#MeToo and The Good Men


Simple exchanges among friends on Facebook.
Sublime. Seering. Calling out.
Calling ON–
ALL men.

Patricia Gibbons:

I woke up this morning with this almost fully formulated, spilling off my dreaming brain…

If you are feeling a little unmoored, disoriented, uncertain how to act or even whether to speak, if you feel as if people are blaming you for things you never did, never even knew about, I just want to say, “I understand”. We are in uncomfortable times.

I am going to ask you to sit a minute with this:

If a repudiation of one man (okay, lots of men, but individually, for specific grievances) stirs in you the feeling that *you* are being attacked, or “men” in general, all men everywhere are being unfairly destroyed, you might want to take a look at why you feel that way…

What is it in you that makes this conversation about you?

If you have never done such things, would never consider doing such things, how does it hurt you that suddenly the veil has been pulled back?

Why does it make you so uncomfortable?

If it’s because you truly had no idea the extent, variety, pervasiveness, scope, scale, whatever of harassment, discrimination, and assault endured by women and girls (and, yes, men and boys, but jeez, stop with that for *one* *damn* *second*) and now you’re looking at every guy you see with new eyes, wondering how he acts around little girls, or whether he gets grabby with the interns, well, welcome to our world, the one we’ve been living in for all of our lives.

The one we’ve been trying to show you.

The one we’ve been trying to change for our children and grandchildren and so on.

I am going to ask of you two things: to dig deeply into why you feel so uncomfortable, and to both resist and explore the urge to deflect and deny.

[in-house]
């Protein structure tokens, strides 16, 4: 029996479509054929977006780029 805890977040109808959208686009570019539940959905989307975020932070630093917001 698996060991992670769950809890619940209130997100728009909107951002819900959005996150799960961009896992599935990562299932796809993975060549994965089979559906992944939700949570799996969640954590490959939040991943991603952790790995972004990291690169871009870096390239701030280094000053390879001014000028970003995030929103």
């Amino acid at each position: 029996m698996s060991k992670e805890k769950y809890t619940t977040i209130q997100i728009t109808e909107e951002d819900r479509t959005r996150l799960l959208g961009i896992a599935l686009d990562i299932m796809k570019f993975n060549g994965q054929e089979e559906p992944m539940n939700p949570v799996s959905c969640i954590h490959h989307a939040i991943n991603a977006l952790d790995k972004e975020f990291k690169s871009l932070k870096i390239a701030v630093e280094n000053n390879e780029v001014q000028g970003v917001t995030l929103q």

All morning, stuck in my head for no obvious reason, a lyric: “Tell me why you cried / And why you lied to me”

It played over and over like that “living on easy street” clip on Walking Dead: torturous but familiar.

I know why I cried. I lied that I was okay because I knew no one believed nor cared.

Let’s make this world one where someone believes and cares.


Sandi Vito:

I think what makes me so angry is the inability to stay focused for a hot minute on the women coming forward. It is another way of dismissing and minimizing our collective experience.

What’s so complicated is the numbers game. Not every man, but yes every woman.

Like racism, the tough questions are grappling with institutional sexism. Not every white person wears a hood, but there are very tough questions we have to ask ourselves about how we benefit from “privilege” as white folks. My disappointment is profound that many allies don’t ask those same questions about sexism.

We, women, survived, and many of us ultimately thrived. Neither our strength nor our silence imply consent. We are not complicit simply because we found ways to love openly, to build beautiful lives. In this moment, though, give us time to be angry before asking us to nurture again, before we have to affirm your individual goodness. As you said, if that’s your focus as a man in this moment, you might ask yourself why.